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Photo: M. Scott Mahaskey / POLITICO
Photo: M. Scott Mahaskey/POLITICO

Trump insists on undermining federal courts with judges that could grant him immunity

After his stained victory adding Brett Kavanaugh to the Supreme Court, President Donald Trump has focused on nominating potential allies to the country's lower…

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As the country attempts to understand the generalized chaos brought on by his administration, President Trump is working to cover his back behind the scenes.

Let's call this his personal version of "divert and conquer.”

It wasn’t enough to rally Republican tribalism to seat a candidate accused of sexual harassment on the Supreme Court. Now, Donald Trump intends to undermine lower courts with judges that may guarantee him immunity in the future.

The president's new pawn is Neomi Rao, a conservative legal scholar who serves him as "regulations czar," and who, despite her career as a secretary to Judge Clarence Thomas on the Supreme Court, as a staffer on the Senate Judiciary Committee, and her work in George W. Bush’s White House, is perceived as a potential shield of protection against future legal proceedings brought against President Trump, explained The Atlantic.

"Rao appears to be a 'no' on the question of whether a sitting president can face criminal prosecution, a question of keen interest for Democrats watching the Russia investigation," the media added.

The lawyer has arrived on the scene after Trump announced her nomination to replace Kavanaugh on the U.S. Court of Appeals for the D.C. Circuit, often referred to as "the small Supreme Court" for handling "crucial cases concerning federal agencies," and because "many of its members get elevated to the real Supreme Court.”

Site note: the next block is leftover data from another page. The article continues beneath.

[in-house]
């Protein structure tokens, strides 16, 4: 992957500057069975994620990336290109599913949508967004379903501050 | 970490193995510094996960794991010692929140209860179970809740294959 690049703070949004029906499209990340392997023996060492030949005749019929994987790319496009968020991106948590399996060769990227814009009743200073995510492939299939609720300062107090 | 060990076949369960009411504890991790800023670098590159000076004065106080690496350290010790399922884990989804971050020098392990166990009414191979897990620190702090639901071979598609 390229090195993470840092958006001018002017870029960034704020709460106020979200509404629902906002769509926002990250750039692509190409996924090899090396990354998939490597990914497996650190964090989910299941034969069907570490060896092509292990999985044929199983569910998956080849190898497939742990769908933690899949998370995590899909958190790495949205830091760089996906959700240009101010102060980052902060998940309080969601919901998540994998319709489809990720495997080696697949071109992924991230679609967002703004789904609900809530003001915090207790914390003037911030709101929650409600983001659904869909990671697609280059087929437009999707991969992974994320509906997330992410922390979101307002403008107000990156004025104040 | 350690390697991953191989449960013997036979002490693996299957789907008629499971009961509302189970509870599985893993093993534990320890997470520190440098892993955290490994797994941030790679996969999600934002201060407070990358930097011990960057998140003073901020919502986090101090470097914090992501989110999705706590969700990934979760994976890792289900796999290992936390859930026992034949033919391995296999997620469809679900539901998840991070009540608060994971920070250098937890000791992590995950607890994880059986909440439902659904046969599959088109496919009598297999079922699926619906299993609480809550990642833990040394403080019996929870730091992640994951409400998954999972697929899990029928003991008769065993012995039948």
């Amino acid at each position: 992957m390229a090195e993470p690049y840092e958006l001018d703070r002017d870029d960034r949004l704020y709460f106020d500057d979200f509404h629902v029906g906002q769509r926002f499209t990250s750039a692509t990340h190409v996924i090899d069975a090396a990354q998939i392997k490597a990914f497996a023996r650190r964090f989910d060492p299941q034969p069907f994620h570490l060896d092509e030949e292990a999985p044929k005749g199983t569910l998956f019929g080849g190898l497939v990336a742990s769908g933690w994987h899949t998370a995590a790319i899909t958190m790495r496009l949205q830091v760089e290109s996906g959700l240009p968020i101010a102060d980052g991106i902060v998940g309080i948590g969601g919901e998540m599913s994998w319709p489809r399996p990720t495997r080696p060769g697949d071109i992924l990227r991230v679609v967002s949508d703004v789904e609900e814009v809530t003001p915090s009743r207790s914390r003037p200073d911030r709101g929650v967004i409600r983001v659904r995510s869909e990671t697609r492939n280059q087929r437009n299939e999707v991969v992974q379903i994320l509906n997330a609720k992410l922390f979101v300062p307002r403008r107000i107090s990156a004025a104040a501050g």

Currently, Rao is the administrator of the Office of Information and Regulatory Affairs, and has been described as "an ally of the administration in its work to cut federal government regulations," according to Politico.

While many dismiss the force Rao may represent on the Court of Appeals (which has a Democratic majority), The Atlantic has seen finer professional experience among nominees.

The media recovered her speech at the Heritage Foundation where she spoke against regulations, and her comments on the president's right to "fire any independent agency chief at will." This includes the CIA, the EPA and the Equal Employment Opportunity Commission, among others.

If approved, Rao will have a lifelong position to try to introduce her conservative visions with respect to legislation, even if it takes her decades to do so.

Meanwhile, she could be another key player on President Trump’s battlefield, especially when he begins to feel the consequences of the final stretch of Robert Mueller’s investigation on his possible collusion with Russia.

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